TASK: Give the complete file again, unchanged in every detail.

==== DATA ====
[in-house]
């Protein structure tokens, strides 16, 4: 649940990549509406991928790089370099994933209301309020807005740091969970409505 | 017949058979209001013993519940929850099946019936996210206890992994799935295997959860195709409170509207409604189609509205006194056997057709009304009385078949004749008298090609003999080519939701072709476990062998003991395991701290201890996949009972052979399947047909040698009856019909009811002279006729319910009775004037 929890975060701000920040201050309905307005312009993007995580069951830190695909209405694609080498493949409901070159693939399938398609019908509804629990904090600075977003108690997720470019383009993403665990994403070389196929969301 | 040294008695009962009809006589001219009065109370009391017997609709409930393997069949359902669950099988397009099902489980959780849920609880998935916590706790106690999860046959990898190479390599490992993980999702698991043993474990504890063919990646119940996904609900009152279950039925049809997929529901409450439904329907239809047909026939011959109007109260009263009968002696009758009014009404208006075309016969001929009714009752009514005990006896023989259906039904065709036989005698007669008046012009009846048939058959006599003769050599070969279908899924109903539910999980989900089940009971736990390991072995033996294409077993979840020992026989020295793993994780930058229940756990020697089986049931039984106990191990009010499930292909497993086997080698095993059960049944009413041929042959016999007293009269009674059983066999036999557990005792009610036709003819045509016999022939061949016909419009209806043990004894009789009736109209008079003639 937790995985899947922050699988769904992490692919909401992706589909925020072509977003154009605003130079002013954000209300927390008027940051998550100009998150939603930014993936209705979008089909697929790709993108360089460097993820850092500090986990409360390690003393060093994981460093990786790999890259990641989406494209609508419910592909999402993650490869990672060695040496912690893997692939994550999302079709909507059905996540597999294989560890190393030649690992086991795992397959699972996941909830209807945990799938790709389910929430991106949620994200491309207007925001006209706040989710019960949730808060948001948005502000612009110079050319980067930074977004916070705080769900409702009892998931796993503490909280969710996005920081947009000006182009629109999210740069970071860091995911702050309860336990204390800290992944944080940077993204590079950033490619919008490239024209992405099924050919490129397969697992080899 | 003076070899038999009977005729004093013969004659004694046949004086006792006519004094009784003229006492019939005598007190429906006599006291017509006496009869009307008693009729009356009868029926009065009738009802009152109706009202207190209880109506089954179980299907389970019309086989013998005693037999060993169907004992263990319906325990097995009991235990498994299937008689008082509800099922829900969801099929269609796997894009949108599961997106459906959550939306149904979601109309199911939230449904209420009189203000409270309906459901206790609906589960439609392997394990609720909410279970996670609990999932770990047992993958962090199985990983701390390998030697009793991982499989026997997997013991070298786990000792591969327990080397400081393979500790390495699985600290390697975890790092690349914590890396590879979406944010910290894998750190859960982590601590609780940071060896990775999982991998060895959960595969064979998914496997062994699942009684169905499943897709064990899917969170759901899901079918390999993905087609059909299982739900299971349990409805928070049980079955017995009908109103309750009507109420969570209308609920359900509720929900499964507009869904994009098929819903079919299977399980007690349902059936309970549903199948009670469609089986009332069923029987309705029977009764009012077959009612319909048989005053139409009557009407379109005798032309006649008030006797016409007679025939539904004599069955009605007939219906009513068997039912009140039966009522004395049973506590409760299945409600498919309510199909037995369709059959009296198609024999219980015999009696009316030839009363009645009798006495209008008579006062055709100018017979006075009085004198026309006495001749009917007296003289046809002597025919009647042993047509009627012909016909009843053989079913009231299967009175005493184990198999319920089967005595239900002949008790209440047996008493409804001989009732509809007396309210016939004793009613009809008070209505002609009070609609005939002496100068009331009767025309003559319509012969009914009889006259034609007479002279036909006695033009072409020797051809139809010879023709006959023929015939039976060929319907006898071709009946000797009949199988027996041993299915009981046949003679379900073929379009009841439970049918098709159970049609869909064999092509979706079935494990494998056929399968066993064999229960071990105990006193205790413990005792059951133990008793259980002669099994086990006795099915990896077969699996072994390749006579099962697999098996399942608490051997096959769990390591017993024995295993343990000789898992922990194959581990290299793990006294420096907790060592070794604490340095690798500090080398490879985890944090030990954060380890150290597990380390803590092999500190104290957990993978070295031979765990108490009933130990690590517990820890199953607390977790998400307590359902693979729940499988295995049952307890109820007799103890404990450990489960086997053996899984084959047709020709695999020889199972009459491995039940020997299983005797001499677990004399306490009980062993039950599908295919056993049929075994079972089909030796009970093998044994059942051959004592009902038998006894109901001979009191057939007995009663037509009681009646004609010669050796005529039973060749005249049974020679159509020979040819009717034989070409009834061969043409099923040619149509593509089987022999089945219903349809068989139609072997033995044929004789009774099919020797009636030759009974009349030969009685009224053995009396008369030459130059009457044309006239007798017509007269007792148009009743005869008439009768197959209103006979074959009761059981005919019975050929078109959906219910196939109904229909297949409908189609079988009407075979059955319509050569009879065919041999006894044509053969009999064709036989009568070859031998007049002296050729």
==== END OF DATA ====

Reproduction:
[in-house]
């Protein structure tokens, strides 16, 4: 649940990549509406991928790089370099994933209301309020807005740091969970409505 | 017949058979209001013993519940929850099946019936996210206890992994799935295997959860195709409170509207409604189609509205006194056997057709009304009385078949004749008298090609003999080519939701072709476990062998003991395991701290201890996949009972052979399947047909040698009856019909009811002279006729319910009775004037 929890975060701000920040201050309905307005312009993007995580069951830190695909209405694609080498493949409901070159693939399938398609019908509804629990904090600075977003108690997720470019383009993403665990994403070389196929969301 | 040294008695009962009809006589001219009065109370009391017997609709409930393997069949359902669950099988397009099902489980959780849920609880998935916590706790106690999860046959990898190479390599490992993980999702698991043993474990504890063919990646119940996904609900009152279950039925049809997929529901409450439904329907239809047909026939011959109007109260009263009968002696009758009014009404208006075309016969001929009714009752009514005990006896023989259906039904065709036989005698007669008046012009009846048939058959006599003769050599070969279908899924109903539910999980989900089940009971736990390991072995033996294409077993979840020992026989020295793993994780930058229940756990020697089986049931039984106990191990009010499930292909497993086997080698095993059960049944009413041929042959016999007293009269009674059983066999036999557990005792009610036709003819045509016999022939061949016909419009209806043990004894009789009736109209008079003639 937790995985899947922050699988769904992490692919909401992706589909925020072509977003154009605003130079002013954000209300927390008027940051998550100009998150939603930014993936209705979008089909697929790709993108360089460097993820850092500090986990409360390690003393060093994981460093990786790999890259990641989406494209609508419910592909999402993650490869990672060695040496912690893997692939994550999302079709909507059905996540597999294989560890190393030649690992086991795992397959699972996941909830209807945990799938790709389910929430991106949620994200491309207007925001006209706040989710019960949730808060948001948005502000612009110079050319980067930074977004916070705080769900409702009892998931796993503490909280969710996005920081947009000006182009629109999210740069970071860091995911702050309860336990204390800290992944944080940077993204590079950033490619919008490239024209992405099924050919490129397969697992080899 | 003076070899038999009977005729004093013969004659004694046949004086006792006519004094009784003229006492019939005598007190429906006599006291017509006496009869009307008693009729009356009868029926009065009738009802009152109706009202207190209880109506089954179980299907389970019309086989013998005693037999060993169907004992263990319906325990097995009991235990498994299937008689008082509800099922829900969801099929269609796997894009949108599961997106459906959550939306149904979601109309199911939230449904209420009189203000409270309906459901206790609906589960439609392997394990609720909410279970996670609990999932770990047992993958962090199985990983701390390998030697009793991982499989026997997997013991070298786990000792591969327990080397400081393979500790390495699985600290390697975890790092690349914590890396590879979406944010910290894998750190859960982590601590609780940071060896990775999982991998060895959960595969064979998914496997062994699942009684169905499943897709064990899917969170759901899901079918390999993905087609059909299982739900299971349990409805928070049980079955017995009908109103309750009507109420969570209308609920359900509720929900499964507009869904994009098929819903079919299977399980007690349902059936309970549903199948009670469609089986009332069923029987309705029977009764009012077959009612319909048989005053139409009557009407379109005798032309006649008030006797016409007679025939539904004599069955009605007939219906009513068997039912009140039966009522004395049973506590409760299945409600498919309510199909037995369709059959009296198609024999219980015999009696009316030839009363009645009798006495209008008579006062055709100018017979006075009085004198026309006495001749009917007296003289046809002597025919009647042993047509009627012909016909009843053989079913009231299967009175005493184990198999319920089967005595239900002949008790209440047996008493409804001989009732509809007396309210016939004793009613009809008070209505002609009070609609005939002496100068009331009767025309003559319509012969009914009889006259034609007479002279036909006695033009072409020797051809139809010879023709006959023929015939039976060929319907006898071709009946000797009949199988027996041993299915009981046949003679379900073929379009009841439970049918098709159970049609869909064999092509979706079935494990494998056929399968066993064999229960071990105990006193205790413990005792059951133990008793259980002669099994086990006795099915990896077969699996072994390749006579099962697999098996399942608490051997096959769990390591017993024995295993343990000789898992922990194959581990290299793990006294420096907790060592070794604490340095690798500090080398490879985890944090030990954060380890150290597990380390803590092999500190104290957990993978070295031979765990108490009933130990690590517990820890199953607390977790998400307590359902693979729940499988295995049952307890109820007799103890404990450990489960086997053996899984084959047709020709695999020889199972009459491995039940020997299983005797001499677990004399306490009980062993039950599908295919056993049929075994079972089909030796009970093998044994059942051959004592009902038998006894109901001979009191057939007995009663037509009681009646004609010669050796005529039973060749005249049974020679159509020979040819009717034989070409009834061969043409099923040619149509593509089987022999089945219903349809068989139609072997033995044929004789009774099919020797009636030759009974009349030969009685009224053995009396008369030459130059009457044309006239007798017509007269007792148009009743005869008439009768197959209103006979074959009761059981005919019975050929078109959906219910196939109904229909297949409908189609079988009407075979059955319509050569009879065919041999006894044509053969009999064709036989009568070859031998007049002296050729």